allegedly took over
at ... Toni’s.
Ich könnte diese Beschreibung auf deutsch geschrieben haben. Aber mein geschriebenes deutsch ist wirklich zu pathetisch um etwas interessantes hervor zu bringen.
Et j’aurais pu vous faire ce billet en français, comme Joe Dassin, mais je souhaitais que notre hôtesse pût le lire avec facilité.
So English it will be.
I first heard about Bacharach’s Hahnenhof in the eighties, going through Stuart Pigott’s legendary “Life after Lfm” opus. At that time, no-one considered Mittelrhein a prominent wine-producing region and the Lorelei could just weep and digest her sorrow. Me, a far cry from being Heinrich Heine, paid Peter Jost a visit in 1990, and the anecdote is worth telling.
I had then just been hired by the German pharmaceutic giant Bayer AG to head their medical department in the Brussels branch and spent a few days at the Leverkusen location, in the vicinity of Cologne, in order to complete my “Ausbildung” (= training). We had a free afternoon, weather was appalling and I took a colleague with me on a rainy journey along the Rhine axis. We had a memorable tasting, rounding it up with a large number of “Auslese”-quality – and even higher – wines. We must have had at least a score of samples and we were both merry and enthusiastic. The very same evening, we had dinner at a good restaurant in the Salzgasse, Im Walfisch, which swallowed all of the “food allocation” we had been granted for the entire duration of our stay. It was pouring down on the Dom when we left but we had enjoyed excellent dishes and had a happy heart.
Next morning, I offered our instructor a bottle of this “Rheingold” and a vivid description of our last meal. The poor chap was charming but very much your typical middle-range Bayer employee. There is no closer thing to a Staatsamt (Public Service) than this company where the “big bosses” enjoy lots of privileges and forced respect, while the vulgus greedily counts its dimes and struggles narrow-mindedly its way up the hierarchy till ... retirement survenes. He was delighted with the bottle – I had soon discovered upon meeting him he was a keen wine amateur – but encouraged us not to speak about the gastronomic meal, as it “would not make a good impression”! I suppose he meant by this that a banal new-comer as I – and not a true germanic individual at that – had no right to such royal treatment.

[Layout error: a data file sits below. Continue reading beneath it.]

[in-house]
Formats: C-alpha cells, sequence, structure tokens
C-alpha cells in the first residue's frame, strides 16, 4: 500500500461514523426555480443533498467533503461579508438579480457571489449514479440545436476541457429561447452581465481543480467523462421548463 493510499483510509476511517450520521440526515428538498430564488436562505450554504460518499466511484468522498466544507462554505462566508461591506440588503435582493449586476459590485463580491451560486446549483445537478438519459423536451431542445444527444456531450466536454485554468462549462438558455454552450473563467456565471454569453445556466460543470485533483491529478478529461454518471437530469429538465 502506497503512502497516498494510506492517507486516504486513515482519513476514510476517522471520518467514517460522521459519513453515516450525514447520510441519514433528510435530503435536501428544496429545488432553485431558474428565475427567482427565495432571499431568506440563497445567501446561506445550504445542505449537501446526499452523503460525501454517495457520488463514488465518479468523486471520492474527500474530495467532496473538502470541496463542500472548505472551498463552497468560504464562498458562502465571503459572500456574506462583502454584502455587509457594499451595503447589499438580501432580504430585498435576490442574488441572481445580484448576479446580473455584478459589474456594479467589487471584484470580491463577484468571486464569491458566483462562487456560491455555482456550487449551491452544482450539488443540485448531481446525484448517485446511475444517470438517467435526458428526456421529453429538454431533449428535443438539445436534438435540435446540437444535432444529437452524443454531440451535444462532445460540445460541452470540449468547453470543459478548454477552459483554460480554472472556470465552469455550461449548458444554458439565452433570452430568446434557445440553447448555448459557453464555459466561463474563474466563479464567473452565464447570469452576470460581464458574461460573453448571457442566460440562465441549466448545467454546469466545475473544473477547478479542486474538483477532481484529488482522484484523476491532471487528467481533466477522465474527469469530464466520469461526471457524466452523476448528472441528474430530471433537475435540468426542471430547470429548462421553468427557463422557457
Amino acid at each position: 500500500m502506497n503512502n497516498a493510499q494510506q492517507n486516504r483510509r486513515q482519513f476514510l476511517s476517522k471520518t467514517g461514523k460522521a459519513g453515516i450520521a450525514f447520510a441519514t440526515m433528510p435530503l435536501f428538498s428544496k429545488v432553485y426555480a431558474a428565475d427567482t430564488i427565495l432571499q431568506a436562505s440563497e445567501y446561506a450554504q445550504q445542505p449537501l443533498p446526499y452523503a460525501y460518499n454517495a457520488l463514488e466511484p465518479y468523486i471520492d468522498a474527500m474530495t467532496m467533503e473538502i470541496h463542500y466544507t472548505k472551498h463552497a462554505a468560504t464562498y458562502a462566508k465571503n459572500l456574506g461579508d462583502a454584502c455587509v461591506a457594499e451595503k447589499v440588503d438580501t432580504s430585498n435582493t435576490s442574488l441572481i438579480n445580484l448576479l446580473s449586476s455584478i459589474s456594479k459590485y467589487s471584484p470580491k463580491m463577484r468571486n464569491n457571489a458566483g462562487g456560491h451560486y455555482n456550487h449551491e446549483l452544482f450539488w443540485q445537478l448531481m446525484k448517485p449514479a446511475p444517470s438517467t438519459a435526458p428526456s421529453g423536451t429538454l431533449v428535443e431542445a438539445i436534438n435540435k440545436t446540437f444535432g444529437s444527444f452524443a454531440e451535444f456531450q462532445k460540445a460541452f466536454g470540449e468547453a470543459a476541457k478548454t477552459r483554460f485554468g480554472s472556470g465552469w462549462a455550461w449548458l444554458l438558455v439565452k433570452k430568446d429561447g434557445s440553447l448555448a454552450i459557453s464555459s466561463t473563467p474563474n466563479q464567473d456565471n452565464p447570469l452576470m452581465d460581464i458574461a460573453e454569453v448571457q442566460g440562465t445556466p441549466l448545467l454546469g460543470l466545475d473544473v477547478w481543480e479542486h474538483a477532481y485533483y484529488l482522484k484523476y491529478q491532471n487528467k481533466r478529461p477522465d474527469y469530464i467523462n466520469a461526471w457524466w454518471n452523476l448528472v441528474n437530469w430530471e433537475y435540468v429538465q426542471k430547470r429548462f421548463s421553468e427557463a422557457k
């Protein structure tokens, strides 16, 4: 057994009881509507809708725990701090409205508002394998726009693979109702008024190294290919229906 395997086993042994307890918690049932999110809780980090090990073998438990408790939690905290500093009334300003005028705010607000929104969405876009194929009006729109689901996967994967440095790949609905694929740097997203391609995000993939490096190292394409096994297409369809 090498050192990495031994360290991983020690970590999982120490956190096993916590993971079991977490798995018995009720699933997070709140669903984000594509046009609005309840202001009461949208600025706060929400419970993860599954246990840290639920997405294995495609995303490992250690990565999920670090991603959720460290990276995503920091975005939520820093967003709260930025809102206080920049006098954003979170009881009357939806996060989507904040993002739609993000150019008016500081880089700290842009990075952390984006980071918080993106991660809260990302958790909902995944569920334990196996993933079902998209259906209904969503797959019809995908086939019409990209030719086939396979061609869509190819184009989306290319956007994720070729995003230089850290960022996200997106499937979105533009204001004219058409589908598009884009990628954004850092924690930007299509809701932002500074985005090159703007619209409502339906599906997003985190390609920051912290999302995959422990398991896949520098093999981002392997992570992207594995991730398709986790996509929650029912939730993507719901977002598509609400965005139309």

The next time I made it to Bacharach must have been somewhere in 1992, after an earlier missed appointment due to stormy weather and cataclysmic showers on the entire area which enormously delayed me. I still keep a single bottle of 1989er Bacharacher Hahn Riesling Auslese somewhere. Must have been “Goldkapsel” because its twin sisters were outstanding, in as far as my memory doesn’t fail me.
Inbetween, lots and lots of things happened – amongst other things, I became a wine-maker myself, which is already well enough – and 20 years elapsed.
As you will imagine, I haven’t got too much brass in my pocket for the moment for buying wine, and my “stock” of dry riesling is running dry after almost 9 years spent in the sunny south. On the other hand, I still have plenty of the sweeter versions, as one tends to drink more dry wines, and sooner too. So, for once, I decided to taste the dry wines only.
Peter Jost greeted us, and soon made it clear his daughter Cecilia, who became a Geisenheim oenologist in 2009, has taken over now and she would guide us through the range. She spent some time at Pichler’s in the Wachau area, and in
N-Z as well before returning home. For the last two years, she has had a clear deal with her dad. There is always music to be heard in the wine-cellar during
wine-making season, as her mobile telephone and other devices are programmed to that effect. Every time she plays a type of music he doesn’t like (Metallica for instance), he’s not welcome and should avoid interfering. Whenever Johnny Cash is on, he may come in. Quite an elegant way to solve the kids-parents relationship in business, or any other more Freudian issues.
We had a splendid tasting of very classy wines. It is obvious 2011 and 2012 are totally opposite vintages: the former is lusciously rich and opulent in style, even the dry wines, whereas the latter – slightly more dilute – is all elegance and subtlety. At Hahnenhof, they almost single-handedly possess the Hahn vineyard, a monopoly as such, and another 10 ha or so around the village, as well as 5 ha in Walluf, on the Rheingau, some 50 km further on the river.
We finally opted for the “simple” 2012er Bacharacher Riesling trocken Kabinett with very typical lemony riesling features, a straightforward acidity and the elegance of schist – all these vineyards exhibit slaty soils.
We also liked the 2011er “Alte Reben” Riesling, just a QbA, but coming from the estate’s oldest vines in Rheingau, planted at the time of the Flurbereinigung.
Another splendid wine was the 2011er Bacharacher Hahn Riesling trocken, declared as a Spätlese but in fact of higher Prädikat with its 13,5 vol %.
And of course, the house’s 2011er Großes Gewächs, coming from the Hahn vineyard, of “downgraded” Beerenauslese level but fermented to around 7-8 gram of residual sugar.
As is becoming increasingly common in Germany, all the wines Cecilia bottles are obturated by a screw-cap, at which I can only loudly applause. They have now over 10 years of experience with that system on the estate, even possessing similar bottles but closed with natural cork to compare with. There is no doubt the hermetic closure offers better keeping records, preserving all the essential qualities of their wines.
All that is left to me is to congratulate Miss Jost
on the quality of her production
and invite her to pay us a visit sometime.